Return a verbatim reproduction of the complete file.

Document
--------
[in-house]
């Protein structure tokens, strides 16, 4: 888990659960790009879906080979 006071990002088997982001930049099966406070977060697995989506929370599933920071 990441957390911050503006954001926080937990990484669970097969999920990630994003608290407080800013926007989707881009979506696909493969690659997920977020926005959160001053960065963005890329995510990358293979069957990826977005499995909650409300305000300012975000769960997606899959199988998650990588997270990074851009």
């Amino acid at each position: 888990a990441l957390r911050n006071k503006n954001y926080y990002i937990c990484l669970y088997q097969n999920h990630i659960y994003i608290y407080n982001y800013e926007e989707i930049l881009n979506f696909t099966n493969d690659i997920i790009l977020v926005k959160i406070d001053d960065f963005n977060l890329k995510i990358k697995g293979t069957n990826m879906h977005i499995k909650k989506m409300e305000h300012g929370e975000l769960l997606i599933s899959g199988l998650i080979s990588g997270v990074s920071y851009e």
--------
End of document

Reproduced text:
[in-house]
């Protein structure tokens, strides 16, 4: 888990659960790009879906080979 006071990002088997982001930049099966406070977060697995989506929370599933920071 990441957390911050503006954001926080937990990484669970097969999920990630994003608290407080800013926007989707881009979506696909493969690659997920977020926005959160001053960065963005890329995510990358293979069957990826977005499995909650409300305000300012975000769960997606899959199988998650990588997270990074851009």
């Amino acid at each position: 888990a990441l957390r911050n006071k503006n954001y926080y990002i937990c990484l669970y088997q097969n999920h990630i659960y994003i608290y407080n982001y800013e926007e989707i930049l881009n979506f696909t099966n493969d690659i997920i790009l977020v926005k959160i406070d001053d960065f963005n977060l890329k995510i990358k697995g293979t069957n990826m879906h977005i499995k909650k989506m409300e305000h300012g929370e975000l769960l997606i599933s899959g199988l998650i080979s990588g997270v990074s920071y851009e």